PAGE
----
As some of you may know (and be subscribed to), I’ve been sending out a weekly email newsletter every Wednesday since February 2020. It makes suggestions on “Things To Do, Places to Eat, and Things to Know This Week” and includes interesting things I’ve found on the Internet, social media tips and musings, and Instagrammable Wall listings too. Subscribers get the full newsletter on Wednesdays, and then on Thursdays I share a truncated version on social media. I haven’t actually shared about it on the blog (oops?!) but decided to make this week’s newsletter (June 3, 2020 – Lindork’s Lists #15) public and posted on the blog as it focuses on #BlackLivesMatter resources.
Lindork’s Lists #15: How to support the #BlackLivesMatter movement
Educate yourself and take actions to become an effective ally.
Anti-Racist Reading List
Anti-racist researcher Victoria Alexander put together a great list of anti-racist literature we can read to become better allies to Black people. I’ve ordered So You Want To Talk About Race by Ijeome Olue and Between the World And Me by Ta-nehisi Coates from Edmonton’s Glass Bookshop, which focuses on Canadian writing with special attention paid to LGBTQ2SIA and IBPOC writers.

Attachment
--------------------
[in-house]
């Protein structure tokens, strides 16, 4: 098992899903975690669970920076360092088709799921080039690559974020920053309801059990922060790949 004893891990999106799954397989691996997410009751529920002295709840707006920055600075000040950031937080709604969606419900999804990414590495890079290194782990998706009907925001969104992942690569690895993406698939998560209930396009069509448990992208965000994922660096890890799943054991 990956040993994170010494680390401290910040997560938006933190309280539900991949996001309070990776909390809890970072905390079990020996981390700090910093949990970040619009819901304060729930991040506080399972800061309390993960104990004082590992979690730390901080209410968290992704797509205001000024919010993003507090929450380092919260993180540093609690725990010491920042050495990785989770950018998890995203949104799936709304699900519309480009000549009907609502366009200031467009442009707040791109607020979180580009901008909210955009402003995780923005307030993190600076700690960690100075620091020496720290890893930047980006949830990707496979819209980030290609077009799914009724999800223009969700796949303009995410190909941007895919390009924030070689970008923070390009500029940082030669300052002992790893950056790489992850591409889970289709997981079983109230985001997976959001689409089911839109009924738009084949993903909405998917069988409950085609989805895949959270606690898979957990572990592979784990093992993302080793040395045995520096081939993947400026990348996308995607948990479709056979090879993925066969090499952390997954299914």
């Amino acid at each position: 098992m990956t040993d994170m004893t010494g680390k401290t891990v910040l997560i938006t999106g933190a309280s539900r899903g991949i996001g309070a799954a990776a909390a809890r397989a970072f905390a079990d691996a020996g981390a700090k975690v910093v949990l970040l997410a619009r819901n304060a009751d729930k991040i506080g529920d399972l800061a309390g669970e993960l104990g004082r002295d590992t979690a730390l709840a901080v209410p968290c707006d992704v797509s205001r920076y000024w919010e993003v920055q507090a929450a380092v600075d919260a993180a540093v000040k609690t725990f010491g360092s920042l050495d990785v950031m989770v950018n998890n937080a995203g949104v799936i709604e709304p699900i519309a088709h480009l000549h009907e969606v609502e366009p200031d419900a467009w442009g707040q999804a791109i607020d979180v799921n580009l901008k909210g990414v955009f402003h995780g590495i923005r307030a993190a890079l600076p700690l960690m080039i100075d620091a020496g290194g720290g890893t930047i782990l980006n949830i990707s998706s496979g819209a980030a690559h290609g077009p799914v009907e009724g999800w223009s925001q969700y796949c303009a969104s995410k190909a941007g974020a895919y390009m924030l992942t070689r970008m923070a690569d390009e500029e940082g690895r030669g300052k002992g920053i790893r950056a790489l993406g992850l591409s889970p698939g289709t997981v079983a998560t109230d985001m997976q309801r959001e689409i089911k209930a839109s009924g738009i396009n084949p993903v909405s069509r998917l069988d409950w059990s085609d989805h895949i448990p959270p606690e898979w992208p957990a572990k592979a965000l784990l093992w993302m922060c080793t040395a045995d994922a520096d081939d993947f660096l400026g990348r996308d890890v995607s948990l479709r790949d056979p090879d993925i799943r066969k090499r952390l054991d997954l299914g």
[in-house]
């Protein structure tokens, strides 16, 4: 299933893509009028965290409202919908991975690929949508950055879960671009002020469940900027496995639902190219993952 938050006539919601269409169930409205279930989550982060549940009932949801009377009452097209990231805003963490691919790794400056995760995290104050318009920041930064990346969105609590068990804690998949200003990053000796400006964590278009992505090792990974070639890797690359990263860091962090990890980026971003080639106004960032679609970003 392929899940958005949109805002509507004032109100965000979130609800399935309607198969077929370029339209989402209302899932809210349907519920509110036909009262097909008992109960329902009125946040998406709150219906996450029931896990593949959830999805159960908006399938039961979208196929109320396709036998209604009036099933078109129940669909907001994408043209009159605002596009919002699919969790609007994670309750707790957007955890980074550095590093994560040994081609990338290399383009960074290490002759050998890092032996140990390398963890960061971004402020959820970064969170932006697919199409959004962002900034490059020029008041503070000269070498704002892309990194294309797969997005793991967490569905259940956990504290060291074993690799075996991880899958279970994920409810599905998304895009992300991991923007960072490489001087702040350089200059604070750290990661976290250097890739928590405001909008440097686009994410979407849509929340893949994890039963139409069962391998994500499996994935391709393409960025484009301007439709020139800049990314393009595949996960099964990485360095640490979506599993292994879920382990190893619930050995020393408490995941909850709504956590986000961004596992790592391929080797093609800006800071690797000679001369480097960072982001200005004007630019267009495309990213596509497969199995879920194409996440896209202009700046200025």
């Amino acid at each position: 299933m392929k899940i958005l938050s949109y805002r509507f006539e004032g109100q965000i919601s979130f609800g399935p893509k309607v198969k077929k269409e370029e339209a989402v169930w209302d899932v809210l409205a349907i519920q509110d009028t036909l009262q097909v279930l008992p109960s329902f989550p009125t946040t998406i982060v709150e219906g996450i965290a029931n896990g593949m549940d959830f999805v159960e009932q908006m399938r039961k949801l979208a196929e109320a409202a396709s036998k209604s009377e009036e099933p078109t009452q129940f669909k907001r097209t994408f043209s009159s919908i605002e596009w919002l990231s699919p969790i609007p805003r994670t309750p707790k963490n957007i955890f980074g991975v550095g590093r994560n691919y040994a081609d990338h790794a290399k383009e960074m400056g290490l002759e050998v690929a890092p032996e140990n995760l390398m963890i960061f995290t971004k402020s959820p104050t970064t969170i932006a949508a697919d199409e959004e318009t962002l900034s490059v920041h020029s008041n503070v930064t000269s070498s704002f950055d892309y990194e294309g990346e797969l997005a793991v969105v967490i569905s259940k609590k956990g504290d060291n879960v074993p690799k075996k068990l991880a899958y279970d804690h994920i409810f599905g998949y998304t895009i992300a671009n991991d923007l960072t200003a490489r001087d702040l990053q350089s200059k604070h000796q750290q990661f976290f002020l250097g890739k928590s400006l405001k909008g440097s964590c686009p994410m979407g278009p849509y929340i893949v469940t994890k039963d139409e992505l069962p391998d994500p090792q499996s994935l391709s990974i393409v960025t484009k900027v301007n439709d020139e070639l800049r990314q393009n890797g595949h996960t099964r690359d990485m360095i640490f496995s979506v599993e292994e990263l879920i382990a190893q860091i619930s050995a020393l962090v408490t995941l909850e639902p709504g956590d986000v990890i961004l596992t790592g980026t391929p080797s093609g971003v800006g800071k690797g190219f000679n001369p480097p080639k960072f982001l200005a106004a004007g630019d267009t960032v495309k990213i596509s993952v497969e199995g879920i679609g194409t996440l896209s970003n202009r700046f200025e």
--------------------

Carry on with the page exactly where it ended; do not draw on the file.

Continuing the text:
Anti-Racist Resource Guide
Victoria Alexander also put together an Anti-Racist Resource Guide outlining not only books, but videos, TV shows and movies to watch, articles to read, podcasts to listen to, where you can donate, and steps to becoming anti-racist, understanding implicit bias and structural vs. individual racism. As she writes, “Please share widely to your friends, family, students, and colleagues. Thank you for your allyship.”
More Ways to Help
“This doesn’t go away once the topic isn’t trending.” Check out this website Black Lives Matters for links to petitions, places to donate, information for protesters, and more anti-racism resources. There is so much to learn and so much we can all do to help in meaningful ways. And remember, if you are able to donate, your donations does not need to be a big amount to make a difference. It’s about doing what you can—and that might look a bit different for everyone, but the point is, at least you should try.
Indigenous History Month
I’ve heard from Canadians this week who felt like we do not really have the same racism problem here as in the States. That is simply not true. June is National Indigenous History Month. There is much education and change to be done with how Canadians treat Indigenous peoples. The #RISEFilmFest continues this week, offering free access to important Indigenous films. Tune in. This week also marked the 5-year anniversary of the Truth & Reconciliation Commissions’ Calls to Action.
You can also check out this Twitter thread by Tisha Raj on local (Edmonton area) Black Lives Matter organizations that could use your support and donations, or that offer further resources to be an ally.